Poacher Turned Gamekeeper

Poacher Turned Gamekeeper

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‘Poacher turned gamekeeper’ is a phrase I remember from my childhood. It means someone whose behaviour is the opposite of what it used to be.

As an activist and changemaker, over the years, I have learnt how resistant to persuasion people are, and how readily they will cognitively dismiss new ways of doing things, or new frames of view. Especially when they are wary of the person suggesting it.

One of my challenges as an entrepreneur in my early twenties, in managing employees, customers and suppliers much older than me, was the issue of being taken seriously.

“When you are older, you will understand,” people said, without actually spending any energy on hearing what I had to say. I understood pretty quickly that people were not even listening to me at all – much less, disagreeing with the content. I had to develop techniques to get people to understand the messages I was trying to convey, even though I was being dismissed as the messenger. Pretty quickly, I learnt how to delegate the communication of the message to individuals who were likely to get better outcomes. Generally, another employee, or client, or supplier. People like themselves.

The ego will defend its reality pretty strongly, so to get past it and make progress, you have to use non-linear methods. What I learnt is that people feel safest with people who are most like them: people who reinforce their version of reality. To ensure that people are more open to listening, be aware of this dynamic.

In the past 4 years, I have sourced many speakers to visit my community to create change and promote activism. Those most successful in persuading people are the poachers turned gamekeepers: the medical doctor who then trained in alternative medicine; the policeman who is now an advocate of decriminalisation… and so on. It’s not the most knowledgeable person that makes change happen. It’s the person with the best language and a shared history, who, for valid reasons, changed sides – they are the ones who make change happen. They can tap into subconscious dissatisfactions and share all the emotional responses and reasons why they changed their own minds about what they do. They get people listening and trusting, before they even start a conversation.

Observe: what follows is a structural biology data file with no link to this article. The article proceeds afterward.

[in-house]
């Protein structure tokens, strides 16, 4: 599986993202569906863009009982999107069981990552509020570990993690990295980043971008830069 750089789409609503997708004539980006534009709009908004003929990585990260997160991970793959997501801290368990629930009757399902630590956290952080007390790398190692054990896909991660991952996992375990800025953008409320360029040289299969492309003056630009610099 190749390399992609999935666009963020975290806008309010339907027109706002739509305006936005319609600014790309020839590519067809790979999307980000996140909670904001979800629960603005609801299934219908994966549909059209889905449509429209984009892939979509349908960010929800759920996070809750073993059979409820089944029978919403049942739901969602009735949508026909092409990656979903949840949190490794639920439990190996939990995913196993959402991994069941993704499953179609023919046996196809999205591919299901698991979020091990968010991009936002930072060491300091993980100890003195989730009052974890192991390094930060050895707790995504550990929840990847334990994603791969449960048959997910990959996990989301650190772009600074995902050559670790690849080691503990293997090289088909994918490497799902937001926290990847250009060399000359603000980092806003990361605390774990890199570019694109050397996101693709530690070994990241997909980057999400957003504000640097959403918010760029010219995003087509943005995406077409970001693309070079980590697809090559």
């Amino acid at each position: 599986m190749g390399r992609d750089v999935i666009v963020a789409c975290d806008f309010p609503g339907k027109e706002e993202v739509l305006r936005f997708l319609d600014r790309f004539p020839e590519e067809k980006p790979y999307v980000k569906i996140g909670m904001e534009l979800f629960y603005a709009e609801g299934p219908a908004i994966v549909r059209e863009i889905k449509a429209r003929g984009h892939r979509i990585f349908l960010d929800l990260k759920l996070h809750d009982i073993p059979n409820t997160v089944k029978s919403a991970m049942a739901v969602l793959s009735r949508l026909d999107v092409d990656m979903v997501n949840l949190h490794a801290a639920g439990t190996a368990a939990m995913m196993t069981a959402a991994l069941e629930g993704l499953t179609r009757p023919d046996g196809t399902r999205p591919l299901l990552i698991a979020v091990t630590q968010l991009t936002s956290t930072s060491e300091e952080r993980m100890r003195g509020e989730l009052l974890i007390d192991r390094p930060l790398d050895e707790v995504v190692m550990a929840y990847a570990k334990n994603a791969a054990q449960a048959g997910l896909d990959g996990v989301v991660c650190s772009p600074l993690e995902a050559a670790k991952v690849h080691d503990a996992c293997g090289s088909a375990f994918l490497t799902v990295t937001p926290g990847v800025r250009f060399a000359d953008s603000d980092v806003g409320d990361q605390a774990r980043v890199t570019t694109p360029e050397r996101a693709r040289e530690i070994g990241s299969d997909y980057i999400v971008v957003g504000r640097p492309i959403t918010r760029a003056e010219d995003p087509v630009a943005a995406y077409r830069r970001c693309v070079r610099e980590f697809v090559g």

I even do this on a personal basis. If my wife or a good friend is stuck on an issue and resisting change or action, I will find a person like them, who then made a shift, and I invite them to dinner. I just create the space or interaction, then I let nature take its course, trusting that sense will prevail if they trust them, feel safe enough to listen and if what they are hearing resonates with them. If I tried to make the same suggestions, I would be met with all the typical resistance and defence mechanisms that someone ‘a bit on the edge’ might get. A mother is more likely to listen to another mother about raising children, than to her husband. An unhappy employee will listen to another former employee about leaving a job and choosing a new career.

To be successful, it is important to curate the message, rather than believe yourself to be the best person to deliver it.

Adopting this approach can be hard – and can be open to misaligned intentions. We all want to be heard and be considered ‘right’ in what we say. Knowing when we are not the best person to give the message is an important thing to learn in change-making. At times, we want to get our own way or do it ourselves, rather than create experiences for another person’s best interests. Although when adopting an approach like this, make sure you know the difference between creating opportunity for people and manipulating them for your own benefit.

Since persuasion is a key component in getting successful outcomes, it is really important to be aware of this dynamic: ultimately, who says is as important as what is said.

To being open to listening. To the best messenger.

Marc

 

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